Sociology Department Internship Courses FAQs


What is the Sociology Internship Program?

  • Course Description: The Sociology Internship Program is designed to provide junior and senior sociology majors with the opportunity to work hands-on in the community and to gain practical knowledge and experience. The program provides Sociology majors the opportunity to connect sociological theory to the “real world.” Throughout the semester, students will actively apply their sociological knowledge to gain a deeper understanding of their internship experiences. Participation in the program requires both on-site (or remote) and academic work.

Who can enroll in an internship course?

  • Internship Credit is available for Sociology majors, minors or those enrolled in either the Certificate in Social Innovation or Care, Health and Resilience Certificate program. 
  • You must be an undergraduate of junior or senior standing at the time of your internship and
  • You must have an overall GPA of at least 2.0 and
  • for Sociology majors or minors, successful completion (grade C or higher) socy 1001 and at least one upper division sociology course or
  • for certificate students, acceptance into the certificate program and completion of one or more core certificate courses is required.
  • You must submit all paperwork before you can be enrolled in a sociology internship class.

How do I get credit for an internship?

  1. Fill out the application and submit by email to the program coordinator, Dr. Glenda Walden.
  2. Dr. Walden will be in contact to answer your questions about securing or approving of an internship and next steps.
  3. Contact organizations with whom you would like to volunteer/intern and secure a position for the semester you would like to enroll in the course. 
  4. When you have secured a position, fill out the contract, review with your internship supervisor, and after you both have signed, email to Dr. Walden-You cannot enroll in an internship course without a completed contract.
  5. Dr. Walden will enroll you or inform you of next steps.

How much credit can I earn?

  • Students accepted into the program can earn 3 units toward their Certificate or up to 6 units of upper division sociology credit for majors or minors.
  • Students can earn this credit over 1-2 semesters. Specific details on application and contract documents.

How do I find an internship?

  • We have a list of organizations we have worked with in the past and with whom students report positive experiences. 
    • You can start contacting these folks indicating your interest the semester before you would like to be enrolled.  Other organizations and businesses not listed are possible.  Check with Dr. Walden for approval. 
  • The Volunteer Resource Center on campus has possible opportunities as well.

Where can I work for internship credit?

  • Internships can be on-site or remote work.
  • Internships can be in any location in the United States.
  • Internships can be with organizations that are in the business, non-profit, or government sectors.
  • While the vast majority of internship opportunities are volunteer positions, if you have a paid position, it is still possible to earn credit with approval of Dr. Walden.
  • Internship credit is NOT  available for work that involves illegal activities (federal or state law).

What is involved and required for internship credit?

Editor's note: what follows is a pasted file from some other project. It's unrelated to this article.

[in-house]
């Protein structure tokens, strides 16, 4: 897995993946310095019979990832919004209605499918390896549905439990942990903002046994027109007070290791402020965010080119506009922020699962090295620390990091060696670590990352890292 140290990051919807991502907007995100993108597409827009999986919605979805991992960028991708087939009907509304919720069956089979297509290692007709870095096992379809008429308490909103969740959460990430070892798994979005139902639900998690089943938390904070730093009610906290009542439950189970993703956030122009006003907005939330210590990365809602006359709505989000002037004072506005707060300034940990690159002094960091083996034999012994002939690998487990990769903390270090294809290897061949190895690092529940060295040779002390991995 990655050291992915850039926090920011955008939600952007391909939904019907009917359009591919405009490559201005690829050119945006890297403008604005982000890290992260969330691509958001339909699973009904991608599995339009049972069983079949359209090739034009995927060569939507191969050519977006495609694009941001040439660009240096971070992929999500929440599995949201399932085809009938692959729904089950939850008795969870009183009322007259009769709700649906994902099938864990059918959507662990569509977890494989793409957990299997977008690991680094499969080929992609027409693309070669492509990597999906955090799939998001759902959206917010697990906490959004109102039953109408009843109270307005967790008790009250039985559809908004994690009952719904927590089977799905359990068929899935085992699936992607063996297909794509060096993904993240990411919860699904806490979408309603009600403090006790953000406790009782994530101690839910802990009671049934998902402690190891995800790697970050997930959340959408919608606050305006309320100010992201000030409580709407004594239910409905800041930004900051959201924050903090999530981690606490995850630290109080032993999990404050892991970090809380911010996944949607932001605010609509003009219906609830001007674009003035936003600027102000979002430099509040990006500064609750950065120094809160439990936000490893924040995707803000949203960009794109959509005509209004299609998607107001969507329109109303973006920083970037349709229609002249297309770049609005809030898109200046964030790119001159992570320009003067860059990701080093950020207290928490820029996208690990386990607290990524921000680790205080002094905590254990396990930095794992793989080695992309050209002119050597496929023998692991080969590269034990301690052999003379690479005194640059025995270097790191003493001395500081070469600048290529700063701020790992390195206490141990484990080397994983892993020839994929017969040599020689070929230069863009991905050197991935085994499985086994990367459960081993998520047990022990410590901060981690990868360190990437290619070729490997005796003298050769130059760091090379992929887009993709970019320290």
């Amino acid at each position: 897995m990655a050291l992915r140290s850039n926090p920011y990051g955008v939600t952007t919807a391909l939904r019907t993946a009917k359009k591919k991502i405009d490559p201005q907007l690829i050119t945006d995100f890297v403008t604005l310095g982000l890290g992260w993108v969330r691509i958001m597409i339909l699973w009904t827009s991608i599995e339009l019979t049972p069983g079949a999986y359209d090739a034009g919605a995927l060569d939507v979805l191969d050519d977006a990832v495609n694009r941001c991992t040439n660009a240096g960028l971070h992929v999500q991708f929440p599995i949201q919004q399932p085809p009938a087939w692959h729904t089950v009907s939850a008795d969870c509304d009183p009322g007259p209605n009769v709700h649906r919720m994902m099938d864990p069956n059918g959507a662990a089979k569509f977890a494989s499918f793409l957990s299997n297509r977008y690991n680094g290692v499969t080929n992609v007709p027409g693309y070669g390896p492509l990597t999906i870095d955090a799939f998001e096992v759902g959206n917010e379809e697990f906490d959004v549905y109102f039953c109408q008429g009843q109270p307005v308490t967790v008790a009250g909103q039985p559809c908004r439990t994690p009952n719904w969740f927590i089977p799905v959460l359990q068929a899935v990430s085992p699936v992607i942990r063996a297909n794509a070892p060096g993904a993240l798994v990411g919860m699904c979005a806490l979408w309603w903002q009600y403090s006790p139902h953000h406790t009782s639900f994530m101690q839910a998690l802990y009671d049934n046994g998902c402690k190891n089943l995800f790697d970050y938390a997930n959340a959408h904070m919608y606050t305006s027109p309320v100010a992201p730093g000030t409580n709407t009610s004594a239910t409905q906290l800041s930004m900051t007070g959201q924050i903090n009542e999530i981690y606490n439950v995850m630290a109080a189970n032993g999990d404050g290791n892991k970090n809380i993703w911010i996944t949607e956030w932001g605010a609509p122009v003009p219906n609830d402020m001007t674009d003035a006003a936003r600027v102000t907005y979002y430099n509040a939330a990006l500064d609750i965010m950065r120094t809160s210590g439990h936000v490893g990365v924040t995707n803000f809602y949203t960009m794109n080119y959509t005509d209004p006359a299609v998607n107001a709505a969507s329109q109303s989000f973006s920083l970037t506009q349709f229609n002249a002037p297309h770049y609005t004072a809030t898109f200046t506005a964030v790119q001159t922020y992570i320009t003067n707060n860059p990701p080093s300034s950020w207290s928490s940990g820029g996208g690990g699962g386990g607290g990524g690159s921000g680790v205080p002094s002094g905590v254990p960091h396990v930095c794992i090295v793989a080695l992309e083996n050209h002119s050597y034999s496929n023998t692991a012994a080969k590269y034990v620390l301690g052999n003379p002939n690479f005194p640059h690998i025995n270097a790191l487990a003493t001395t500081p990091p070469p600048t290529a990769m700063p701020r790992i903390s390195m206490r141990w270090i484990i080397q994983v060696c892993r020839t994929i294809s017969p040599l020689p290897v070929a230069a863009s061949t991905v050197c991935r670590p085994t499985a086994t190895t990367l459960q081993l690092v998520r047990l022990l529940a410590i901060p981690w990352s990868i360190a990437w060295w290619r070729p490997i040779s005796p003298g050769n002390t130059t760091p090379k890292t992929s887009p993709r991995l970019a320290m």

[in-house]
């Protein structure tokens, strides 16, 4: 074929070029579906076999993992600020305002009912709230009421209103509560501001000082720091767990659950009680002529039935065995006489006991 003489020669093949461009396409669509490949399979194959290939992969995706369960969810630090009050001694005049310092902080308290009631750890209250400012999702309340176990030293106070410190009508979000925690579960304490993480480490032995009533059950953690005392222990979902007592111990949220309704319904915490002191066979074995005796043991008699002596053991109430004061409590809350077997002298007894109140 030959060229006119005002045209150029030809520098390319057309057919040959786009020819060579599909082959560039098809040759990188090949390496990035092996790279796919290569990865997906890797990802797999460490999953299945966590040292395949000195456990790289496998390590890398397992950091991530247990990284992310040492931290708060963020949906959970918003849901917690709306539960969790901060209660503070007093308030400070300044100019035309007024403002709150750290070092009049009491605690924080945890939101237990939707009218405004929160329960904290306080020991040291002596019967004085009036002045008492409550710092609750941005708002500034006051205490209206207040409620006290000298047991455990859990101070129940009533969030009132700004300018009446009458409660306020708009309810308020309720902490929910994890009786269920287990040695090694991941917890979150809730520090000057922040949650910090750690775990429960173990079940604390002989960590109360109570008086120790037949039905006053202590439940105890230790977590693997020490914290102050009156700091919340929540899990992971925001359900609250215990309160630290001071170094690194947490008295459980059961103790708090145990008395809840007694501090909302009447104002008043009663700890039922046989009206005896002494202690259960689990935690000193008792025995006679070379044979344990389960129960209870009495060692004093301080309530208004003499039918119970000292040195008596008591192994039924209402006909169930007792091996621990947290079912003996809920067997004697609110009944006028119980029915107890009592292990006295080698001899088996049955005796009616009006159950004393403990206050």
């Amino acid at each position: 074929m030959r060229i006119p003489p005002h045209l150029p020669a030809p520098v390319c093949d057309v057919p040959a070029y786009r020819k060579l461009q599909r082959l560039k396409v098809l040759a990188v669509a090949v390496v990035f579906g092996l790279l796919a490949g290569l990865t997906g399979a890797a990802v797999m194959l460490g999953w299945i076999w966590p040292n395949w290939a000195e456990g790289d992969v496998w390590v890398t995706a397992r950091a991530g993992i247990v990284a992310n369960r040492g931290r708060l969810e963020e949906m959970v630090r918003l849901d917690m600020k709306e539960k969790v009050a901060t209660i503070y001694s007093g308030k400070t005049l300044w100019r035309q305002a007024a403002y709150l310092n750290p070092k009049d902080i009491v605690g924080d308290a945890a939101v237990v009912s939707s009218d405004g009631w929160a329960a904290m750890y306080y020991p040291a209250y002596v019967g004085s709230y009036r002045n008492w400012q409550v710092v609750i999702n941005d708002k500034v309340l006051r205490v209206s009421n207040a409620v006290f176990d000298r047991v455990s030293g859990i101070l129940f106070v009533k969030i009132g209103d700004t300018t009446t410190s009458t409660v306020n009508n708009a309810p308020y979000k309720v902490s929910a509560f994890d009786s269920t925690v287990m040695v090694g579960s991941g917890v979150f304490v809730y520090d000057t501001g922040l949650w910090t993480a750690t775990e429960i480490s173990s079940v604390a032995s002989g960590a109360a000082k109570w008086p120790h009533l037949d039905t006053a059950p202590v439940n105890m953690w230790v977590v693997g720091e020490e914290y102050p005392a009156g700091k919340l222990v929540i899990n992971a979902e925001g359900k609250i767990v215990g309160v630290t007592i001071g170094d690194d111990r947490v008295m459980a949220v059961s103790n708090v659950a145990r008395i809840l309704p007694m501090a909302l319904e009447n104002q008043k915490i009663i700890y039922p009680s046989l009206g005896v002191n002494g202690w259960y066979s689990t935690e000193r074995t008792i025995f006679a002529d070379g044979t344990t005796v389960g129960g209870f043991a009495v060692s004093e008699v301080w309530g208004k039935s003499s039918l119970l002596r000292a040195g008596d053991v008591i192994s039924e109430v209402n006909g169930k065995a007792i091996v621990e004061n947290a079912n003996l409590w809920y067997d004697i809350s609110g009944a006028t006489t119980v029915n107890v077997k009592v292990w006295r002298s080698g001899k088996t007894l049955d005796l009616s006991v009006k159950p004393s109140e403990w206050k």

• Once you have secured an internship and are enrolled in the course, you are required to work a minimum of 90 hours at your site (or remotely) during the semester enrolled for 3 units of credit. 
    • Additional credit, up to 6 units over one or two semesters, is dependent upon hours worked.  See specifics on application and contract documents.
  • The academic requirements include class attendance (or remote class) every other week, online discussions and assignments, and sociological analysis of your internship organization or field as your final paper.

When should I begin the application process (deadlines)?

  • August 1st is the deadline for fall semester internships
  • December 1st is the deadline for spring semester internships
  • May 1st is the deadline for Summer term internships
    • These deadlines have some flexibility so if you find an opportunity after the deadline has passed, do not hesitate to submit your paperwork to Dr. Walden.

Why would I want to participate in the internship course? 

  • Career exploration: an opportunity to get a taste of work in possible fields of interest like criminal justice, social welfare, medicine, politics, law, education, social science research, and more;
  • Work experience: gain new skills and build your resume, including a solid reference from your internship supervisor;
  • Maximize your benefits for your efforts: earn upper division sociology credit while building work skills and experience and making a contribution in your community.

Here’s what some Sociology majors had to say about their Sociology internship experience!

“As an overall learning experience, my internship…provided me with new and improved skills, a plethora of knowledge surrounding the social, cultural, and political characteristics of the profession, and a greater understanding of my own needs as I enter the work world.”

 Overall, my internship…provided me with first-hand experience within the realm of criminal justice and encouraged me to analyze my experiences from a sociological perspective.” 

“I am sad that my internship is over, but I am so thankful that I had this opportunity to grow as a person and to learn new skills that will help me in my future careers.” 

Who do I contact with questions, and where do I send my paperwork?

Dr. Glenda Walden  
Ketchum 171

Important Documents: